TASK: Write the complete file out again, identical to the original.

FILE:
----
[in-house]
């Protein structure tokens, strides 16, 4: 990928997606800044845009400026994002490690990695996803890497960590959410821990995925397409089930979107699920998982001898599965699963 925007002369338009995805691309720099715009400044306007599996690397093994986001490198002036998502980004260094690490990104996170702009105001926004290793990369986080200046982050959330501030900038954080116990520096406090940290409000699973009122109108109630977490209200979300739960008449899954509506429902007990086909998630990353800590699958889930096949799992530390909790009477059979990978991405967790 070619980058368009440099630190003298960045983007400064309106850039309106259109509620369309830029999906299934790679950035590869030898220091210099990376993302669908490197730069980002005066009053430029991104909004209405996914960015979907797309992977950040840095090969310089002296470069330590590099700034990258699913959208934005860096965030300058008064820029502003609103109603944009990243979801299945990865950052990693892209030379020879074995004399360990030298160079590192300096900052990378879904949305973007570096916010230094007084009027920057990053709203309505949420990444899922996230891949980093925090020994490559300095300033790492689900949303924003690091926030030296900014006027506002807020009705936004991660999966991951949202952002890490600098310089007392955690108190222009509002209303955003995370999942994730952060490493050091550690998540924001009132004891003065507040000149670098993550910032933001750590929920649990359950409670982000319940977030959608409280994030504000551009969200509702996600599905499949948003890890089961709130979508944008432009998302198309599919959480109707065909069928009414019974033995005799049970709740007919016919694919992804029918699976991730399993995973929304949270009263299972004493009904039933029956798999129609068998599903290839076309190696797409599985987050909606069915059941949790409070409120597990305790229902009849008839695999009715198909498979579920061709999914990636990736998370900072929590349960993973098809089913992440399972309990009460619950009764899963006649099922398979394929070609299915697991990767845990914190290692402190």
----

[in-house]
């Protein structure tokens, strides 16, 4: 990928997606800044845009400026994002490690990695996803890497960590959410821990995925397409089930979107699920998982001898599965699963 925007002369338009995805691309720099715009400044306007599996690397093994986001490198002036998502980004260094690490990104996170702009105001926004290793990369986080200046982050959330501030900038954080116990520096406090940290409000699973009122109108109630977490209200979300739960008449899954509506429902007990086909998630990353800590699958889930096949799992530390909790009477059979990978991405967790 070619980058368009440099630190003298960045983007400064309106850039309106259109509620369309830029999906299934790679950035590869030898220091210099990376993302669908490197730069980002005066009053430029991104909004209405996914960015979907797309992977950040840095090969310089002296470069330590590099700034990258699913959208934005860096965030300058008064820029502003609103109603944009990243979801299945990865950052990693892209030379020879074995004399360990030298160079590192300096900052990378879904949305973007570096916010230094007084009027920057990053709203309505949420990444899922996230891949980093925090020994490559300095300033790492689900949303924003690091926030030296900014006027506002807020009705936004991660999966991951949202952002890490600098310089007392955690108190222009509002209303955003995370999942994730952060490493050091550690998540924001009132004891003065507040000149670098993550910032933001750590929920649990359950409670982000319940977030959608409280994030504000551009969200509702996600599905499949948003890890089961709130979508944008432009998302198309599919959480109707065909069928009414019974033995005799049970709740007919016919694919992804029918699976991730399993995973929304949270009263299972004493009904039933029956798999129609068998599903290839076309190696797409599985987050909606069915059941949790409070409120597990305790229902009849008839695999009715198909498979579920061709999914990636990736998370900072929590349960993973098809089913992440399972309990009460619950009764899963006649099922398979394929070609299915697991990767845990914190290692402190």